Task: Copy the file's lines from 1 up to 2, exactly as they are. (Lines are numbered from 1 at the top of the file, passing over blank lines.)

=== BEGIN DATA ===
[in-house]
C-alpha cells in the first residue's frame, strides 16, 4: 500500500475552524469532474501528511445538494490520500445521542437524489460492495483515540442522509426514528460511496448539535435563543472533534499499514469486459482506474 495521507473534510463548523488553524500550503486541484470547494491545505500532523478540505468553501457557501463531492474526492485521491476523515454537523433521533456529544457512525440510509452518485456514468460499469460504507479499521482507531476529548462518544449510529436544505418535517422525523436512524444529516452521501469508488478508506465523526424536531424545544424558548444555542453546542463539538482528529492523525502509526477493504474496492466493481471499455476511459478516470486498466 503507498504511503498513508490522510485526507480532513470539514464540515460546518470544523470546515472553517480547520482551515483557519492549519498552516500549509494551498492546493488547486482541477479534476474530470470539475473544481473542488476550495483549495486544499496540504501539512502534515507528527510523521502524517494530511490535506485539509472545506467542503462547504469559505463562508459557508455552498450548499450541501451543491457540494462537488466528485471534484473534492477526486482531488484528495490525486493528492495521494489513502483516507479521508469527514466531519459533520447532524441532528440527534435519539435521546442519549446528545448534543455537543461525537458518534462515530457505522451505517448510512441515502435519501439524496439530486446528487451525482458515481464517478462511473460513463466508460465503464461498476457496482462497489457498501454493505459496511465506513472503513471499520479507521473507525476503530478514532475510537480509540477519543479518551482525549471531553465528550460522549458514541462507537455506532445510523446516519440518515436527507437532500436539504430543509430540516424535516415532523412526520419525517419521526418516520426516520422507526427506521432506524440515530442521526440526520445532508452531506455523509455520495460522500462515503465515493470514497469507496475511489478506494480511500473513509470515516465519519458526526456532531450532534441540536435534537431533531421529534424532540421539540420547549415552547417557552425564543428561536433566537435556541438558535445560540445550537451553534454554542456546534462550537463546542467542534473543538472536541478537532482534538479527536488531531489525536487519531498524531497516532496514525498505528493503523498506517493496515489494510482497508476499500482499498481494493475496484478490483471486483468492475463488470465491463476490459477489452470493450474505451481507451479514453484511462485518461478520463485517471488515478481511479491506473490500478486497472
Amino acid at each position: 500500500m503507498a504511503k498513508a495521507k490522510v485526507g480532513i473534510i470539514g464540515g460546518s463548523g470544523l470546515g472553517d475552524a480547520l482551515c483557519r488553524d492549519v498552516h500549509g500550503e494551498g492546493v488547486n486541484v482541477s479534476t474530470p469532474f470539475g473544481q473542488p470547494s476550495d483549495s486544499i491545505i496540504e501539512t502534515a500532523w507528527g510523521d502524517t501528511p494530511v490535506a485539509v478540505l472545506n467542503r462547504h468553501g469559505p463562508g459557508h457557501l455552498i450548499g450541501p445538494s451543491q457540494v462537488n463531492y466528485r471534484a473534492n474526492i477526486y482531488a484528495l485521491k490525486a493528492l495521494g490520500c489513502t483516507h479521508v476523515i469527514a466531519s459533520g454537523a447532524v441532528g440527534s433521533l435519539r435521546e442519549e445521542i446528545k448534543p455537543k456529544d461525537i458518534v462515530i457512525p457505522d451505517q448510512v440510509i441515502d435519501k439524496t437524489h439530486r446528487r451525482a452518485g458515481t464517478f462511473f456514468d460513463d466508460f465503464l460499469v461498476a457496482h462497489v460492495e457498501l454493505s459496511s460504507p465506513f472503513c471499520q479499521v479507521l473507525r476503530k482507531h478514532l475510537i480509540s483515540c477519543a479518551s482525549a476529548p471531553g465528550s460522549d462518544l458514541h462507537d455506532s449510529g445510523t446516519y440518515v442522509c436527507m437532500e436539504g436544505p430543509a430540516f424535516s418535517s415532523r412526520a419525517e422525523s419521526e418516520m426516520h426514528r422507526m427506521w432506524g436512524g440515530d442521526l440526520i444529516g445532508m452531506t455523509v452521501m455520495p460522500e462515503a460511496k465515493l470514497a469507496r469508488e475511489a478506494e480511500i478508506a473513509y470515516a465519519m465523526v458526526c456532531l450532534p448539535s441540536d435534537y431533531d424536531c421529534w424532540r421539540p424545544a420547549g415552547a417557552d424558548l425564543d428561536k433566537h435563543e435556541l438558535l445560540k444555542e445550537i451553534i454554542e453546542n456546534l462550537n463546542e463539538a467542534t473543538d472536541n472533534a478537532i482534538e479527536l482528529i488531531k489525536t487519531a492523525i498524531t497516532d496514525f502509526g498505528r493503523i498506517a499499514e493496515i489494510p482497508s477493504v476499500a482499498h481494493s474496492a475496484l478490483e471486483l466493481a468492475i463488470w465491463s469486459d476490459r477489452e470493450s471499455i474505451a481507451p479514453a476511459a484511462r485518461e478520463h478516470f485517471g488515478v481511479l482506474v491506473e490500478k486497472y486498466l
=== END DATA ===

[in-house]
C-alpha cells in the first residue's frame, strides 16, 4: 500500500475552524469532474501528511445538494490520500445521542437524489460492495483515540442522509426514528460511496448539535435563543472533534499499514469486459482506474 495521507473534510463548523488553524500550503486541484470547494491545505500532523478540505468553501457557501463531492474526492485521491476523515454537523433521533456529544457512525440510509452518485456514468460499469460504507479499521482507531476529548462518544449510529436544505418535517422525523436512524444529516452521501469508488478508506465523526424536531424545544424558548444555542453546542463539538482528529492523525502509526477493504474496492466493481471499455476511459478516470486498466 503507498504511503498513508490522510485526507480532513470539514464540515460546518470544523470546515472553517480547520482551515483557519492549519498552516500549509494551498492546493488547486482541477479534476474530470470539475473544481473542488476550495483549495486544499496540504501539512502534515507528527510523521502524517494530511490535506485539509472545506467542503462547504469559505463562508459557508455552498450548499450541501451543491457540494462537488466528485471534484473534492477526486482531488484528495490525486493528492495521494489513502483516507479521508469527514466531519459533520447532524441532528440527534435519539435521546442519549446528545448534543455537543461525537458518534462515530457505522451505517448510512441515502435519501439524496439530486446528487451525482458515481464517478462511473460513463466508460465503464461498476457496482462497489457498501454493505459496511465506513472503513471499520479507521473507525476503530478514532475510537480509540477519543479518551482525549471531553465528550460522549458514541462507537455506532445510523446516519440518515436527507437532500436539504430543509430540516424535516415532523412526520419525517419521526418516520426516520422507526427506521432506524440515530442521526440526520445532508452531506455523509455520495460522500462515503465515493470514497469507496475511489478506494480511500473513509470515516465519519458526526456532531450532534441540536435534537431533531421529534424532540421539540420547549415552547417557552425564543428561536433566537435556541438558535445560540445550537451553534454554542456546534462550537463546542467542534473543538472536541478537532482534538479527536488531531489525536487519531498524531497516532496514525498505528493503523498506517493496515489494510482497508476499500482499498481494493475496484478490483471486483468492475463488470465491463476490459477489452470493450474505451481507451479514453484511462485518461478520463485517471488515478481511479491506473490500478486497472